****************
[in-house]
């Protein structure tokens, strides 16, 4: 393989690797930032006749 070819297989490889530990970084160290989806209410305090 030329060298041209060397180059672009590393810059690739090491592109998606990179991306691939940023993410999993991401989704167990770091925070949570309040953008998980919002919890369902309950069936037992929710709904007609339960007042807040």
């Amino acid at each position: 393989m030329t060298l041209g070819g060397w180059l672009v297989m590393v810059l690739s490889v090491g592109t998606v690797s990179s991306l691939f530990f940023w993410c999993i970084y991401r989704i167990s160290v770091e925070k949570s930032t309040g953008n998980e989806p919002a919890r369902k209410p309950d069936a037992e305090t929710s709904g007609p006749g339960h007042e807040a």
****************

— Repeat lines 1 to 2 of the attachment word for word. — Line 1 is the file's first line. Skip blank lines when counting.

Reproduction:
[in-house]
């Protein structure tokens, strides 16, 4: 393989690797930032006749 070819297989490889530990970084160290989806209410305090 030329060298041209060397180059672009590393810059690739090491592109998606990179991306691939940023993410999993991401989704167990770091925070949570309040953008998980919002919890369902309950069936037992929710709904007609339960007042807040």